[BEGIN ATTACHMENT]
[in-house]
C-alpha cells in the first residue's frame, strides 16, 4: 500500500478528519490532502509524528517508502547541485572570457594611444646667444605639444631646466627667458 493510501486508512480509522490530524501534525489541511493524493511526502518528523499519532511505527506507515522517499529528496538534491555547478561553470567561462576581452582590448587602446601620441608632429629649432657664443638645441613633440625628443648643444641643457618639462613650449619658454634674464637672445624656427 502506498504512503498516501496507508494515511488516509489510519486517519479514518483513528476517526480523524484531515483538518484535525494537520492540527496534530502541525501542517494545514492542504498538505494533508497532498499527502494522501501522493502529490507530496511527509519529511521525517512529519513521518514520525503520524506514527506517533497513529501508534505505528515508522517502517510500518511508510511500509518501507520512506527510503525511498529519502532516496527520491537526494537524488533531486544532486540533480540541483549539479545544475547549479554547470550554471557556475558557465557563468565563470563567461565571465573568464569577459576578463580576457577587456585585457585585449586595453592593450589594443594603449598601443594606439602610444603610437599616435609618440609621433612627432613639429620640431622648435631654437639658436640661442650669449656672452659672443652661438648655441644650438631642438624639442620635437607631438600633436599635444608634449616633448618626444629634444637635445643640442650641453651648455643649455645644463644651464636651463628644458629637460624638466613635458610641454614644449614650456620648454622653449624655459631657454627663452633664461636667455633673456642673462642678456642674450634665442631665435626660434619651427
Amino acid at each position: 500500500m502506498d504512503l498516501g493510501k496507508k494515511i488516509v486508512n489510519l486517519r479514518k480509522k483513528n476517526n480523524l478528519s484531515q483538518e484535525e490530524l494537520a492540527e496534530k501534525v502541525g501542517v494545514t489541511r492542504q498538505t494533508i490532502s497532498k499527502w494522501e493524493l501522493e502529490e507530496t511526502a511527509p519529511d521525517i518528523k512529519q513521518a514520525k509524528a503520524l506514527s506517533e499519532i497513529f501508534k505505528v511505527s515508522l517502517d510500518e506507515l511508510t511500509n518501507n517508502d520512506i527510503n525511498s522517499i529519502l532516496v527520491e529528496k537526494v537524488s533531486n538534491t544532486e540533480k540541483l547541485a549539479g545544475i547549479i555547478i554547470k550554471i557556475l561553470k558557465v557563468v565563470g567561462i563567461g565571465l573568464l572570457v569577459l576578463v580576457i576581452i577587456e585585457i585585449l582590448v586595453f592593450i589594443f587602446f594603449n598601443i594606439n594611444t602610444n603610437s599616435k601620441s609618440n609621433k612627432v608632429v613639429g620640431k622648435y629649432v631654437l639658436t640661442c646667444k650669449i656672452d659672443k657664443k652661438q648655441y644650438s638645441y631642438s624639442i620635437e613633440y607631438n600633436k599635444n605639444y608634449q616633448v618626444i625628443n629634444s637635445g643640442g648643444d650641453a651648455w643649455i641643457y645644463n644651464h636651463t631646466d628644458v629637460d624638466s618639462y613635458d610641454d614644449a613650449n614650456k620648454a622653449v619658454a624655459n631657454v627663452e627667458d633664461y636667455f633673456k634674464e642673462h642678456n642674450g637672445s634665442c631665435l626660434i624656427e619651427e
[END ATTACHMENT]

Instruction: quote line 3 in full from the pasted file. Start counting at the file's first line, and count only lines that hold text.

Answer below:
Amino acid at each position: 500500500m502506498d504512503l498516501g493510501k496507508k494515511i488516509v486508512n489510519l486517519r479514518k480509522k483513528n476517526n480523524l478528519s484531515q483538518e484535525e490530524l494537520a492540527e496534530k501534525v502541525g501542517v494545514t489541511r492542504q498538505t494533508i490532502s497532498k499527502w494522501e493524493l501522493e502529490e507530496t511526502a511527509p519529511d521525517i518528523k512529519q513521518a514520525k509524528a503520524l506514527s506517533e499519532i497513529f501508534k505505528v511505527s515508522l517502517d510500518e506507515l511508510t511500509n518501507n517508502d520512506i527510503n525511498s522517499i529519502l532516496v527520491e529528496k537526494v537524488s533531486n538534491t544532486e540533480k540541483l547541485a549539479g545544475i547549479i555547478i554547470k550554471i557556475l561553470k558557465v557563468v565563470g567561462i563567461g565571465l573568464l572570457v569577459l576578463v580576457i576581452i577587456e585585457i585585449l582590448v586595453f592593450i589594443f587602446f594603449n598601443i594606439n594611444t602610444n603610437s599616435k601620441s609618440n609621433k612627432v608632429v613639429g620640431k622648435y629649432v631654437l639658436t640661442c646667444k650669449i656672452d659672443k657664443k652661438q648655441y644650438s638645441y631642438s624639442i620635437e613633440y607631438n600633436k599635444n605639444y608634449q616633448v618626444i625628443n629634444s637635445g643640442g648643444d650641453a651648455w643649455i641643457y645644463n644651464h636651463t631646466d628644458v629637460d624638466s618639462y613635458d610641454d614644449a613650449n614650456k620648454a622653449v619658454a624655459n631657454v627663452e627667458d633664461y636667455f633673456k634674464e642673462h642678456n642674450g637672445s634665442c631665435l626660434i624656427e619651427e